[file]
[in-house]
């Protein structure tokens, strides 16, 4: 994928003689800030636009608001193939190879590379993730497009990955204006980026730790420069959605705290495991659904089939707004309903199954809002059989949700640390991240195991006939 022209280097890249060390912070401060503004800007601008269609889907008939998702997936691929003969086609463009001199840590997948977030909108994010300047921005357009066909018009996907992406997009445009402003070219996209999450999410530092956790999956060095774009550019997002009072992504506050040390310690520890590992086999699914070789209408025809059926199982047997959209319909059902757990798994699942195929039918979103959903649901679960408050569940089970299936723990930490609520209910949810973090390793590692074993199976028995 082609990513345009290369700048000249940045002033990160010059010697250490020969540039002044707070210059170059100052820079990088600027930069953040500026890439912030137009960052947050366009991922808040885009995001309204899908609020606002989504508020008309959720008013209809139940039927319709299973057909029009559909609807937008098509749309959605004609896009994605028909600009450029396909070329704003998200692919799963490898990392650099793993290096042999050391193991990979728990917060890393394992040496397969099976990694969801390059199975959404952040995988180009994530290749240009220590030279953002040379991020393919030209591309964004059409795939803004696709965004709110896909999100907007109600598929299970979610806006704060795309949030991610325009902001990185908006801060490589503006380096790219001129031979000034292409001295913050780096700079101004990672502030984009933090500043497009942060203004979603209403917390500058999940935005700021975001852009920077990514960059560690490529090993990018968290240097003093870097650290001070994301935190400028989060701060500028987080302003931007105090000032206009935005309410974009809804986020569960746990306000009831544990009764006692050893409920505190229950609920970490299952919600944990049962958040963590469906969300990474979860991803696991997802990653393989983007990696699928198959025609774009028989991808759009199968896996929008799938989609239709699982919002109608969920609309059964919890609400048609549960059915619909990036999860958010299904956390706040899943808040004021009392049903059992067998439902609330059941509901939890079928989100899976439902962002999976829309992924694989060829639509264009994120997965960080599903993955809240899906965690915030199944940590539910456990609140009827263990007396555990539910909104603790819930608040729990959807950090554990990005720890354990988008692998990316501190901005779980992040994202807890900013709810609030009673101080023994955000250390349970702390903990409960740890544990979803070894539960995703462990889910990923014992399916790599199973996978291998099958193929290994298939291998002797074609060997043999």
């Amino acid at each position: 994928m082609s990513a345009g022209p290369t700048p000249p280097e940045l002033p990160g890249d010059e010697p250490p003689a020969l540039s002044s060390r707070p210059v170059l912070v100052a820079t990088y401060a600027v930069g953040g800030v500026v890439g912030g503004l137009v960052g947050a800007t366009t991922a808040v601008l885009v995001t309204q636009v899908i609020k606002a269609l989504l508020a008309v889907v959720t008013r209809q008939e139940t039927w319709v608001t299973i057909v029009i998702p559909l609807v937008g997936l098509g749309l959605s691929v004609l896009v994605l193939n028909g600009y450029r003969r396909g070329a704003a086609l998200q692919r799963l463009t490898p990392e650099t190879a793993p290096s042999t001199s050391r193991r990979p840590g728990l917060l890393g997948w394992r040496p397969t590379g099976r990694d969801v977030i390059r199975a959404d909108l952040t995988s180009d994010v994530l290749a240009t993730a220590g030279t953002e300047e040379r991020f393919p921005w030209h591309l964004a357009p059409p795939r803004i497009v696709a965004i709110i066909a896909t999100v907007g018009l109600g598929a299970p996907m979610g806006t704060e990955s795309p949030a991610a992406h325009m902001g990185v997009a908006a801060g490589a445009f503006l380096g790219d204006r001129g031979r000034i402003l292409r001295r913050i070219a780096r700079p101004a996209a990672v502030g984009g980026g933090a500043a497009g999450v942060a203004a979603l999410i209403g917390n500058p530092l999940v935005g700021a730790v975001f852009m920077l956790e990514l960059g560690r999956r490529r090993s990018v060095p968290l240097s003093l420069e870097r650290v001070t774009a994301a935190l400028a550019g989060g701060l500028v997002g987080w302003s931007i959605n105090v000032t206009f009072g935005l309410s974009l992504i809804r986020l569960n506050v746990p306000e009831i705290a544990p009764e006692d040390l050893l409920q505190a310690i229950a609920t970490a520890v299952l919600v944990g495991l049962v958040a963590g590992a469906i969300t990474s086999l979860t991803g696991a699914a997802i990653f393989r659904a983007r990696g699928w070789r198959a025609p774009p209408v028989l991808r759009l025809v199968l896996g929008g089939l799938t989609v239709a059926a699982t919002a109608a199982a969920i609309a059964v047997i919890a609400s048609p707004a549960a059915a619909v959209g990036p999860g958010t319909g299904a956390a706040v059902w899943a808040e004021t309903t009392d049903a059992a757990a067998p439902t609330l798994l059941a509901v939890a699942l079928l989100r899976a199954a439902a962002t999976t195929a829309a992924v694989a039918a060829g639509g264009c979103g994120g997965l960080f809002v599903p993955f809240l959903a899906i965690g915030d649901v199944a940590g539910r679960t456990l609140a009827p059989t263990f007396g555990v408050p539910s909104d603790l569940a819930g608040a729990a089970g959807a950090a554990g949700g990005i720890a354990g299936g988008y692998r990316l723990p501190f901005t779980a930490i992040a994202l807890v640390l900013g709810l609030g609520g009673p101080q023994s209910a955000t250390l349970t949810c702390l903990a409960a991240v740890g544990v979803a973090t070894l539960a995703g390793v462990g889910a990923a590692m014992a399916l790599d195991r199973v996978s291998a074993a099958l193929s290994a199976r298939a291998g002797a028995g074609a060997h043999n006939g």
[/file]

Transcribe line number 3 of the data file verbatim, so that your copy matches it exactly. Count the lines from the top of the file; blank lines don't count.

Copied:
């Amino acid at each position: 994928m082609s990513a345009g022209p290369t700048p000249p280097e940045l002033p990160g890249d010059e010697p250490p003689a020969l540039s002044s060390r707070p210059v170059l912070v100052a820079t990088y401060a600027v930069g953040g800030v500026v890439g912030g503004l137009v960052g947050a800007t366009t991922a808040v601008l885009v995001t309204q636009v899908i609020k606002a269609l989504l508020a008309v889907v959720t008013r209809q008939e139940t039927w319709v608001t299973i057909v029009i998702p559909l609807v937008g997936l098509g749309l959605s691929v004609l896009v994605l193939n028909g600009y450029r003969r396909g070329a704003a086609l998200q692919r799963l463009t490898p990392e650099t190879a793993p290096s042999t001199s050391r193991r990979p840590g728990l917060l890393g997948w394992r040496p397969t590379g099976r990694d969801v977030i390059r199975a959404d909108l952040t995988s180009d994010v994530l290749a240009t993730a220590g030279t953002e300047e040379r991020f393919p921005w030209h591309l964004a357009p059409p795939r803004i497009v696709a965004i709110i066909a896909t999100v907007g018009l109600g598929a299970p996907m979610g806006t704060e990955s795309p949030a991610a992406h325009m902001g990185v997009a908006a801060g490589a445009f503006l380096g790219d204006r001129g031979r000034i402003l292409r001295r913050i070219a780096r700079p101004a996209a990672v502030g984009g980026g933090a500043a497009g999450v942060a203004a979603l999410i209403g917390n500058p530092l999940v935005g700021a730790v975001f852009m920077l956790e990514l960059g560690r999956r490529r090993s990018v060095p968290l240097s003093l420069e870097r650290v001070t774009a994301a935190l400028a550019g989060g701060l500028v997002g987080w302003s931007i959605n105090v000032t206009f009072g935005l309410s974009l992504i809804r986020l569960n506050v746990p306000e009831i705290a544990p009764e006692d040390l050893l409920q505190a310690i229950a609920t970490a520890v299952l919600v944990g495991l049962v958040a963590g590992a469906i969300t990474s086999l979860t991803g696991a699914a997802i990653f393989r659904a983007r990696g699928w070789r198959a025609p774009p209408v028989l991808r759009l025809v199968l896996g929008g089939l799938t989609v239709a059926a699982t919002a109608a199982a969920i609309a059964v047997i919890a609400s048609p707004a549960a059915a619909v959209g990036p999860g958010t319909g299904a956390a706040v059902w899943a808040e004021t309903t009392d049903a059992a757990a067998p439902t609330l798994l059941a509901v939890a699942l079928l989100r899976a199954a439902a962002t999976t195929a829309a992924v694989a039918a060829g639509g264009c979103g994120g997965l960080f809002v599903p993955f809240l959903a899906i965690g915030d649901v199944a940590g539910r679960t456990l609140a009827p059989t263990f007396g555990v408050p539910s909104d603790l569940a819930g608040a729990a089970g959807a950090a554990g949700g990005i720890a354990g299936g988008y692998r990316l723990p501190f901005t779980a930490i992040a994202l807890v640390l900013g709810l609030g609520g009673p101080q023994s209910a955000t250390l349970t949810c702390l903990a409960a991240v740890g544990v979803a973090t070894l539960a995703g390793v462990g889910a990923a590692m014992a399916l790599d195991r199973v996978s291998a074993a099958l193929s290994a199976r298939a291998g002797a028995g074609a060997h043999n006939g």